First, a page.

Joy has "an ability to laugh at herself that is rare in NZ literature." Despite the many awards she has received, she remains warm, down to earth and imbued with a rare and gentle wisdom – all qualities which the audience responded to with enthusiasm.
There are lots of other events going on all round the country for New Zealand Book Month, so check out their website and see if you can get along to one of them.
One of the lovely things about writing is the connections it makes.
A few years ago, I wrote a story which was published in the School Journal (it's Part 3 no 3, 2006, if you want to look it up.) Saying goodbye focuses on Carlo and his grandfather Poppa Joe who live in the Italian community of Island Bay, and it refers back to the true story of the Santina, a fishing boat that sank with the loss of four lives in 1933. Late last year, I had an email from someone in Island Bay. Some descendants of the Santina's crew were planning to put up a memorial seat, and they'd heard about my story in the Journal, and wondered if I would like to come along to the unveiling ceremony. You can read more about the ceremony here. It was held on a beautiful Wellington afternoon and followed another lovely Island Bay tradition, the annual Blessing of the Boats.
Another connection that this story holds for me is that Saying goodbye was illustrated in the School Journal by fellow Wellingtonian Adele Jackson. Adele also came along to the unveiling ceremony, and you can read her account of it and see some of her evocative illustrations here.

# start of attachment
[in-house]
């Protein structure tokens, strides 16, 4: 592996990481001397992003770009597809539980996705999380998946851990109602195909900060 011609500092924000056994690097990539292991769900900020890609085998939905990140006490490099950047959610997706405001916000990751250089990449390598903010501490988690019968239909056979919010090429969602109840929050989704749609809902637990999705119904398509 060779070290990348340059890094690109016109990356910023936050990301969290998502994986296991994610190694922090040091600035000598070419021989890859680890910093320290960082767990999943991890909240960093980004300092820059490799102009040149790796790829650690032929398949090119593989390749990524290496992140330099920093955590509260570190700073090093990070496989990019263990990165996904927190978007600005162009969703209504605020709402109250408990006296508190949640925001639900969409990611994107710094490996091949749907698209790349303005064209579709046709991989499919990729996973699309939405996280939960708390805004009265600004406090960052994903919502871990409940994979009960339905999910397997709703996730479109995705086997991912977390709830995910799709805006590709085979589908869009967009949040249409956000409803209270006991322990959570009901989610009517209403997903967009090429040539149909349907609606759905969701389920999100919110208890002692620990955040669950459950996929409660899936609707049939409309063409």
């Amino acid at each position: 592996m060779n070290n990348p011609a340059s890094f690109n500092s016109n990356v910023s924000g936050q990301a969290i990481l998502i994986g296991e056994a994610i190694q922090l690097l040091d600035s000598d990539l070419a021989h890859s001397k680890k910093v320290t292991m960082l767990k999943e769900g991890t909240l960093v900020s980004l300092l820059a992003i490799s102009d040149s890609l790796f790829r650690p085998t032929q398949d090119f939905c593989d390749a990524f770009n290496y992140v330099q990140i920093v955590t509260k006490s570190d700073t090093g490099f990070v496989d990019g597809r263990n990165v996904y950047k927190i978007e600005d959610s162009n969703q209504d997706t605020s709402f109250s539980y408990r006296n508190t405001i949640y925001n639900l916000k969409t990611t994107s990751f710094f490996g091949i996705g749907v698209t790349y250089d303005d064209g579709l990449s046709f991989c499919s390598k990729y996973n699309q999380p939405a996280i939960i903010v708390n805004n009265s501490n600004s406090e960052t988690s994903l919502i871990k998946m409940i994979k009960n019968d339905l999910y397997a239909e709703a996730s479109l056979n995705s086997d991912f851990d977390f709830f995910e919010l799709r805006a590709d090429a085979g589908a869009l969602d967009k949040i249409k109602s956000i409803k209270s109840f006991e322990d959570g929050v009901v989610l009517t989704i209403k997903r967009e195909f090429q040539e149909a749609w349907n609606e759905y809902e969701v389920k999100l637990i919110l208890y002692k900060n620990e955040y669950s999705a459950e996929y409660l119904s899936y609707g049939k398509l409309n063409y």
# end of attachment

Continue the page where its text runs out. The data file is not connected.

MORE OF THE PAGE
December is always a hectic month, but one of the things I most enjoy about the Christmas season is catching up with news from friends and family here in New Zealand and overseas. Sometimes it's just a few lines scribbled on a card, sometimes it's a letter several pages long with photos, sometimes it's an email. There is a definite art to Christmas letters if you don't want them to end up sounding either boastful or totally out of touch with the rest of the world, but there are some that I always look forward to receiving because they manage to be funny, honest and insightful at once - no small feat.
January feels like a brief hiatus, time to take a breath and look at the year ahead, after the December rush. Our extended family celebrates a number of January birthdays, and in the middle of one birthday celebration, my five-year-old niece said in astonishment, "everyone in this family is just getting older and older!" That's right - life goes on, and there are always changes. I'm looking forward to having our family all together again, after their holidays in different places, and to getting involved in some new writing projects. I hope 2011 holds plenty of good things for you.
Being a writer can involve a lot of waiting, patience and often disappointment. A manuscript that you have worked hard on goes out into the world, and then, some months later, comes back plop into your letterbox. Or - with less noise, but the same sense of letdown - a polite "no" turns up in your email inbox.